A massive power cut blacked out a vast swathe of northern India today, leaving an estimated 300 million people without power in the worst outage in more than a decade, officials said.
Power cut blacks out 300 million in northern India
NEW DELHI // A massive power cut blacked out a vast swathe of northern India today, leaving an estimated 300 million people without power in the worst outage in more than a decade, officials said.
Power Minister Sushilkumar Shinde said the entire northern grid collapsed for six hours shortly after 2:00 am (2030 GMT Sunday), causing chaos in nine states including the capital New Delhi.
The cut severely disrupted transport networks, including trains and metro services, while traffic light systems also went down in some major cities causing snarls in the morning rush hour.
Major hospital and airports in the region were able to function normally on emergency back-up power, officials said.
"We are used to electricity going occasionally, so we have a good back-up system," said a spokesman for Safdarjang Hospital in New Delhi, N. Makwana.
Shinde said a system overload was probably responsible for the outage. The grid was brought back online at 8:00 am, but running at only 60 percent capacity.
"It is an accident, a failure," the minister admitted to reporters, adding that a special committee was being set up to probe the incident.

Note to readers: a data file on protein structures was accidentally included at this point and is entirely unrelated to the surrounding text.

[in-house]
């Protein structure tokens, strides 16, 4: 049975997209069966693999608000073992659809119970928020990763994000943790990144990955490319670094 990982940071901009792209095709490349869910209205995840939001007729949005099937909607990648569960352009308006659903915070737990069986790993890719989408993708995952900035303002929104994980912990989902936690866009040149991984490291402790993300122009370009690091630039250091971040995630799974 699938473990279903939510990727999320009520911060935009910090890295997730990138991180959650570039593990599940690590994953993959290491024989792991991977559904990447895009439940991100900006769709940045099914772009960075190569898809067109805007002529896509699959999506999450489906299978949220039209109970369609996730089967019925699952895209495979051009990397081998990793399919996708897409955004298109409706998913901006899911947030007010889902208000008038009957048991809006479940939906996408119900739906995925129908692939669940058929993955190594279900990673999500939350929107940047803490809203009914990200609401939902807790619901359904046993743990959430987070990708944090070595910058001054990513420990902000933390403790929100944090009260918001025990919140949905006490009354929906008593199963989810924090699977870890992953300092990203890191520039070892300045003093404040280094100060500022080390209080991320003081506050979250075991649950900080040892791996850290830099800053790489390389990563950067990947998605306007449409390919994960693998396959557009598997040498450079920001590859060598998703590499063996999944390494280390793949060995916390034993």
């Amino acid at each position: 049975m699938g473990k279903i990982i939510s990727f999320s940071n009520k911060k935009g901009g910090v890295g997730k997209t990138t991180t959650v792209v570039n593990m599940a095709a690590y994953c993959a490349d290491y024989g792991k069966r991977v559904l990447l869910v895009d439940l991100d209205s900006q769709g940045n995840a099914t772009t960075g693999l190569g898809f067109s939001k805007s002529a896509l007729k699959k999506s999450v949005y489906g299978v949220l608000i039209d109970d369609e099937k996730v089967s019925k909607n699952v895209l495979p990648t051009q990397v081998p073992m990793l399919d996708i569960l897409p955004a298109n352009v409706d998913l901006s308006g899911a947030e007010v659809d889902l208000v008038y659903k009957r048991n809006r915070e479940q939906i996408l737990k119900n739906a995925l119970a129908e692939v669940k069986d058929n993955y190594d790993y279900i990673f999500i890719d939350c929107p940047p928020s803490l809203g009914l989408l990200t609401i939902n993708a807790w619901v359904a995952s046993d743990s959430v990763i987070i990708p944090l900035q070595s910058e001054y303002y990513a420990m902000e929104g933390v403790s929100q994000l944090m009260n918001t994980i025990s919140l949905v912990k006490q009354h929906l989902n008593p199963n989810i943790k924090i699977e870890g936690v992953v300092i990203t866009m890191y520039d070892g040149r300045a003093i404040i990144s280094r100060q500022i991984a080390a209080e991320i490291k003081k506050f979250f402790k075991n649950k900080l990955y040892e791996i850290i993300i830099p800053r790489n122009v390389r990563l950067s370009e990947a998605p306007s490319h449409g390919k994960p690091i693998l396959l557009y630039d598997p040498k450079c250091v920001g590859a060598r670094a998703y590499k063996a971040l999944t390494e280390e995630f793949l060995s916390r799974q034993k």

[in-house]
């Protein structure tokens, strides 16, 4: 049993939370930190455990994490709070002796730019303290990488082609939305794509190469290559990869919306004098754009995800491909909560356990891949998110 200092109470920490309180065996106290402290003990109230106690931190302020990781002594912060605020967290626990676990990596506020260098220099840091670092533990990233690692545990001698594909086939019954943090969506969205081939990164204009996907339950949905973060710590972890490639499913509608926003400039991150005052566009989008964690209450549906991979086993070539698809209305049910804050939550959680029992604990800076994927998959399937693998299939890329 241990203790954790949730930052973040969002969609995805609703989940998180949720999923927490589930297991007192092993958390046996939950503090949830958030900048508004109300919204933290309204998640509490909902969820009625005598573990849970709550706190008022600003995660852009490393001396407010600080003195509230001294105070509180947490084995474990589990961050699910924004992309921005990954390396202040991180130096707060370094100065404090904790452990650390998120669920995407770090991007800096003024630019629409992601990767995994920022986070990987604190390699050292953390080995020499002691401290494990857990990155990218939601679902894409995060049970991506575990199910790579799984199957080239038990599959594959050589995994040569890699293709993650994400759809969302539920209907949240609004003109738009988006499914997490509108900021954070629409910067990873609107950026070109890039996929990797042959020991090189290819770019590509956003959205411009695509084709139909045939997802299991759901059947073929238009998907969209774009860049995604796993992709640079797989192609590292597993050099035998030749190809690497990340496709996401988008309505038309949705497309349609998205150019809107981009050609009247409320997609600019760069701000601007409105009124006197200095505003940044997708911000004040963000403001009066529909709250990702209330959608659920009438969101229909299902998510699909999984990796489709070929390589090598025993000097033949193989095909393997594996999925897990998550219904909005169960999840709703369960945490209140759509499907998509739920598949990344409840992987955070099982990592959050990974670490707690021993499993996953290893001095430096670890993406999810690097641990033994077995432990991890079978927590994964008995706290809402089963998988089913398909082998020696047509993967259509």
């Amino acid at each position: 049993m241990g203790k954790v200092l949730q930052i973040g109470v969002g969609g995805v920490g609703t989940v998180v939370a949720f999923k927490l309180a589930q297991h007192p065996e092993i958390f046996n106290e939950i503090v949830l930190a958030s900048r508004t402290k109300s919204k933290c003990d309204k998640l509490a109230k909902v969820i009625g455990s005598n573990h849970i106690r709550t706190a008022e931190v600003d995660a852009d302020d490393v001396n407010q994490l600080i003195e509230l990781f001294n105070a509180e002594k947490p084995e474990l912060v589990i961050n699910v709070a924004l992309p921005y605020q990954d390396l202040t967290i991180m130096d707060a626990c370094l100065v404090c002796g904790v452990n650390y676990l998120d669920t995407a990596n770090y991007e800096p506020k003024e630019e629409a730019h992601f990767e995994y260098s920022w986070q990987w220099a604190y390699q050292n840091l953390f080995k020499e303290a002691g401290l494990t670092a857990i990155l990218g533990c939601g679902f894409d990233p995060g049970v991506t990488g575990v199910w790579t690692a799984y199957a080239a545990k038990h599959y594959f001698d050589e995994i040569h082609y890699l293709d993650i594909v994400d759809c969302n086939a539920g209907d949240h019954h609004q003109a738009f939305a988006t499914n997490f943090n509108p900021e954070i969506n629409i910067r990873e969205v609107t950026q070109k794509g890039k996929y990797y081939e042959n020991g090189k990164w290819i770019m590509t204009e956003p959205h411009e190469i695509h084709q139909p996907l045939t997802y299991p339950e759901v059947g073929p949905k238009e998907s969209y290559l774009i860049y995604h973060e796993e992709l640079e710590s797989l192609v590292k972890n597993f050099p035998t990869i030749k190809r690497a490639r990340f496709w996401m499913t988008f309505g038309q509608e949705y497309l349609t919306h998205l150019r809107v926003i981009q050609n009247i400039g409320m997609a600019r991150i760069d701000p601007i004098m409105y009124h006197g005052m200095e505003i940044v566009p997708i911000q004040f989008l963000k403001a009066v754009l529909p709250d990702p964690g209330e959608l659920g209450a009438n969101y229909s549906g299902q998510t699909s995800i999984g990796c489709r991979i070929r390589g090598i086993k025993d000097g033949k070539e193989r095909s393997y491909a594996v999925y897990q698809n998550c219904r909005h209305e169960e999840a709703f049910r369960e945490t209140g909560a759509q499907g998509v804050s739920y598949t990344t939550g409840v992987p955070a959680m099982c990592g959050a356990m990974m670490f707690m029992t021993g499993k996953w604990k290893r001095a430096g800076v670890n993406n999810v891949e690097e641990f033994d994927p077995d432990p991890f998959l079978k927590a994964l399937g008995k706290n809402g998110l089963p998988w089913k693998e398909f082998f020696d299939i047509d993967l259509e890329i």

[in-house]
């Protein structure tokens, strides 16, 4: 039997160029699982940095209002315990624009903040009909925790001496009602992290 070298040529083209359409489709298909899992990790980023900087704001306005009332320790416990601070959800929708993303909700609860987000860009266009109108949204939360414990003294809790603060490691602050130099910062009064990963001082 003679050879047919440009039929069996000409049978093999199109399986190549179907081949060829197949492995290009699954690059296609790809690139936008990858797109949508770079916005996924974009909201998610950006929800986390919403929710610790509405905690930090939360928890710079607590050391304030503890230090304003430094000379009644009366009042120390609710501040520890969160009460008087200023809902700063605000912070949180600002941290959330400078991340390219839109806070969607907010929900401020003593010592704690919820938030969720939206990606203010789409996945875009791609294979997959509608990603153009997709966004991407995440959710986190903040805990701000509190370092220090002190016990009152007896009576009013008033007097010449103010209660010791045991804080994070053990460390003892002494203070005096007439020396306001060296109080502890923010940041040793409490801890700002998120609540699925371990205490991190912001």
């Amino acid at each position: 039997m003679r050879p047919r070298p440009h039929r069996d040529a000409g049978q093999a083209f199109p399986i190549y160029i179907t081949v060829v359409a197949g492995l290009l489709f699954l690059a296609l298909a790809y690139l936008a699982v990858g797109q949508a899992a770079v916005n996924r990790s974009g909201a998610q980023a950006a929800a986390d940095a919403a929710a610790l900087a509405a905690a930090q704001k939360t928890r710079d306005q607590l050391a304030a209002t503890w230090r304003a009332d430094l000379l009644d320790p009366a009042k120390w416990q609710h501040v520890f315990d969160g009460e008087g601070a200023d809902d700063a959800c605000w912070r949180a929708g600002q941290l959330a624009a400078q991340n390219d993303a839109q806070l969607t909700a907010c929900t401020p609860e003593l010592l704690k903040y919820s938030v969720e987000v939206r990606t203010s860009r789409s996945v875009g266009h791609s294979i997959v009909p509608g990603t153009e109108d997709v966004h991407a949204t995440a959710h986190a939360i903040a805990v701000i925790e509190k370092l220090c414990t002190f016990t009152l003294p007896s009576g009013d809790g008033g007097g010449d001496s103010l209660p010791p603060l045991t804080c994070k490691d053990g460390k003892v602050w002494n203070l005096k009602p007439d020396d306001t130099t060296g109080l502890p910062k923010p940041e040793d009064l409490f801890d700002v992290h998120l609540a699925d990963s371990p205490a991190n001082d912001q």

In a statement, the Power System Operation Corporation (PSOC), which manages the northern grid, said the "entire northern region", which is home to 28 percent of India's 1.2 billion population, had been affected.
The nine affected states were Delhi, Haryana, Himachal Pradesh, Jammu and Kashmir, Madhya Pradesh, Punjab, Rajasthan, Uttarakhand and Uttar Pradesh.
Limited power outages are extremely common across India, which runs a peak-hour power deficit of around 12 per cent according to the Central Electricity Authority).
Industry leaders say electricity shortages have become a major obstacle to economic growth in the country, which has an installed power generation capacity of 187 gigawatts -- about 20 per cent of China's level.
Shinde said the speed with which power had been restored to most areas compared well with similar mass outages in the developed world, including the 2003 blackout that affected much of the eastern seaboard of the United States.
"It took four days to restore power in America ... our power grid is very good," he said.
"By 2014, the whole country's grids will be connected so they can take power from each other ... so you won't have these problems again," he added.
In New Delhi, the city's metro system shut down completely during the night and was operating only 25 percent of normal services from 7:00am (0130 GMT).
The last serious power outage in India was in 2001, when the northern grid crashed for around 12 hours, costing industry an estimated $110 million in lost production.
"I believe it (the outage) could be because of the great indiscipline of the states in overdrawing power -- the grid will only collapse if you overdraw," said Vivek Pandit, energy director at business lobby group the Federation of Indian Chambers of Commerce and Industry (FICCI).
India's fast-growing economy is heavily dependent on highly pollutant coal and imports of crude oil. Less than three percent of India's electricity comes from nuclear power but it hopes to raise the figure to 25 percent by 2050.